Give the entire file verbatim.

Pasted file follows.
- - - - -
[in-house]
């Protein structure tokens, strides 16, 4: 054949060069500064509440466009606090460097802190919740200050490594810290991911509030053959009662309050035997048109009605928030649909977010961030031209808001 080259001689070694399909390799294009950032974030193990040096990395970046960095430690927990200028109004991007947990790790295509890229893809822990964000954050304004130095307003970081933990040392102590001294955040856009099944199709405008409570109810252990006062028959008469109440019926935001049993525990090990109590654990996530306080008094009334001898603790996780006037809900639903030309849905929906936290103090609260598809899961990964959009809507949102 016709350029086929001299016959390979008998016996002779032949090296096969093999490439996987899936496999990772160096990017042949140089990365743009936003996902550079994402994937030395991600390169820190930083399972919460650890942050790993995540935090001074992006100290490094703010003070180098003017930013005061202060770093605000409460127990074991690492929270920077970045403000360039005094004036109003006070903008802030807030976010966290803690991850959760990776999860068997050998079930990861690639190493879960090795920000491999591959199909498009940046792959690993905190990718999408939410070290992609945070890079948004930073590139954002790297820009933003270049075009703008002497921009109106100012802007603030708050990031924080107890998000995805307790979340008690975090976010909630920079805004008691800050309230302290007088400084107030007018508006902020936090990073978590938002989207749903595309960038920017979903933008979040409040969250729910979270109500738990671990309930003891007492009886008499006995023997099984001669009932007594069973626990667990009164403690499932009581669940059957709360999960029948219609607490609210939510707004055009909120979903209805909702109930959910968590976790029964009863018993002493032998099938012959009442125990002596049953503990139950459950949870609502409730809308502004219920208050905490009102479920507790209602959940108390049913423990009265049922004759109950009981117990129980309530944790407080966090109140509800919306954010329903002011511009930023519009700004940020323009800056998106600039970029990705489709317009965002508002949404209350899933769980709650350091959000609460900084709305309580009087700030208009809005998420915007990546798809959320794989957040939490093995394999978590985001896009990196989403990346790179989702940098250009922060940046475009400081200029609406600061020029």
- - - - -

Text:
[in-house]
């Protein structure tokens, strides 16, 4: 054949060069500064509440466009606090460097802190919740200050490594810290991911509030053959009662309050035997048109009605928030649909977010961030031209808001 080259001689070694399909390799294009950032974030193990040096990395970046960095430690927990200028109004991007947990790790295509890229893809822990964000954050304004130095307003970081933990040392102590001294955040856009099944199709405008409570109810252990006062028959008469109440019926935001049993525990090990109590654990996530306080008094009334001898603790996780006037809900639903030309849905929906936290103090609260598809899961990964959009809507949102 016709350029086929001299016959390979008998016996002779032949090296096969093999490439996987899936496999990772160096990017042949140089990365743009936003996902550079994402994937030395991600390169820190930083399972919460650890942050790993995540935090001074992006100290490094703010003070180098003017930013005061202060770093605000409460127990074991690492929270920077970045403000360039005094004036109003006070903008802030807030976010966290803690991850959760990776999860068997050998079930990861690639190493879960090795920000491999591959199909498009940046792959690993905190990718999408939410070290992609945070890079948004930073590139954002790297820009933003270049075009703008002497921009109106100012802007603030708050990031924080107890998000995805307790979340008690975090976010909630920079805004008691800050309230302290007088400084107030007018508006902020936090990073978590938002989207749903595309960038920017979903933008979040409040969250729910979270109500738990671990309930003891007492009886008499006995023997099984001669009932007594069973626990667990009164403690499932009581669940059957709360999960029948219609607490609210939510707004055009909120979903209805909702109930959910968590976790029964009863018993002493032998099938012959009442125990002596049953503990139950459950949870609502409730809308502004219920208050905490009102479920507790209602959940108390049913423990009265049922004759109950009981117990129980309530944790407080966090109140509800919306954010329903002011511009930023519009700004940020323009800056998106600039970029990705489709317009965002508002949404209350899933769980709650350091959000609460900084709305309580009087700030208009809005998420915007990546798809959320794989957040939490093995394999978590985001896009990196989403990346790179989702940098250009922060940046475009400081200029609406600061020029």